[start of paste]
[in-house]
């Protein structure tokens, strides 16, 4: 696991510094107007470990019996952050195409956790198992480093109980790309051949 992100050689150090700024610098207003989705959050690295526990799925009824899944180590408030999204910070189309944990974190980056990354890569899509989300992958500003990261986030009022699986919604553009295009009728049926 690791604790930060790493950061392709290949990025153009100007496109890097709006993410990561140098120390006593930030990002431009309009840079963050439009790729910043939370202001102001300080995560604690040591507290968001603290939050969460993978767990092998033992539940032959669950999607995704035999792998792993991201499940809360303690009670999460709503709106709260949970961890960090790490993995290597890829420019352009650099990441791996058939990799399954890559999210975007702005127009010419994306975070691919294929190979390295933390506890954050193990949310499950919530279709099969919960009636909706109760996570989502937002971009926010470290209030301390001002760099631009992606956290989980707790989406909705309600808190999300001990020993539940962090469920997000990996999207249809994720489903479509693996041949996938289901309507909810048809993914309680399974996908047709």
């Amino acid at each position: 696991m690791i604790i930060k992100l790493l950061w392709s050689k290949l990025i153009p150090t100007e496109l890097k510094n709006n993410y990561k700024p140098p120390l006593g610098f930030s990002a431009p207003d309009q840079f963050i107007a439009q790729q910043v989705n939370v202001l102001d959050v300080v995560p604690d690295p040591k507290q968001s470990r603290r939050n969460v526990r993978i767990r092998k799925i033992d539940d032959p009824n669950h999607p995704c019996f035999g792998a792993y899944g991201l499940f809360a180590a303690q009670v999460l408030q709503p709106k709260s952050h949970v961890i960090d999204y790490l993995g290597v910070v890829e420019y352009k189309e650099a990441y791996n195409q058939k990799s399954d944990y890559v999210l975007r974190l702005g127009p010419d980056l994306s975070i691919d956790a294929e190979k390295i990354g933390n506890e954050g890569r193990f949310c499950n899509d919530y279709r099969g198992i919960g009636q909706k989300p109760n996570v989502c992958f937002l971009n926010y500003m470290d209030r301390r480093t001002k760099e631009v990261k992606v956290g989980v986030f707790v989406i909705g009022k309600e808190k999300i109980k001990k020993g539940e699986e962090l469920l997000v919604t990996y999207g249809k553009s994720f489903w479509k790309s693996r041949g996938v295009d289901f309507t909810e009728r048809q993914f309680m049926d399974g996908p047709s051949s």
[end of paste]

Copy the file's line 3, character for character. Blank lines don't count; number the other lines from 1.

């Amino acid at each position: 696991m690791i604790i930060k992100l790493l950061w392709s050689k290949l990025i153009p150090t100007e496109l890097k510094n709006n993410y990561k700024p140098p120390l006593g610098f930030s990002a431009p207003d309009q840079f963050i107007a439009q790729q910043v989705n939370v202001l102001d959050v300080v995560p604690d690295p040591k507290q968001s470990r603290r939050n969460v526990r993978i767990r092998k799925i033992d539940d032959p009824n669950h999607p995704c019996f035999g792998a792993y899944g991201l499940f809360a180590a303690q009670v999460l408030q709503p709106k709260s952050h949970v961890i960090d999204y790490l993995g290597v910070v890829e420019y352009k189309e650099a990441y791996n195409q058939k990799s399954d944990y890559v999210l975007r974190l702005g127009p010419d980056l994306s975070i691919d956790a294929e190979k390295i990354g933390n506890e954050g890569r193990f949310c499950n899509d919530y279709r099969g198992i919960g009636q909706k989300p109760n996570v989502c992958f937002l971009n926010y500003m470290d209030r301390r480093t001002k760099e631009v990261k992606v956290g989980v986030f707790v989406i909705g009022k309600e808190k999300i109980k001990k020993g539940e699986e962090l469920l997000v919604t990996y999207g249809k553009s994720f489903w479509k790309s693996r041949g996938v295009d289901f309507t909810e009728r048809q993914f309680m049926d399974g996908p047709s051949s």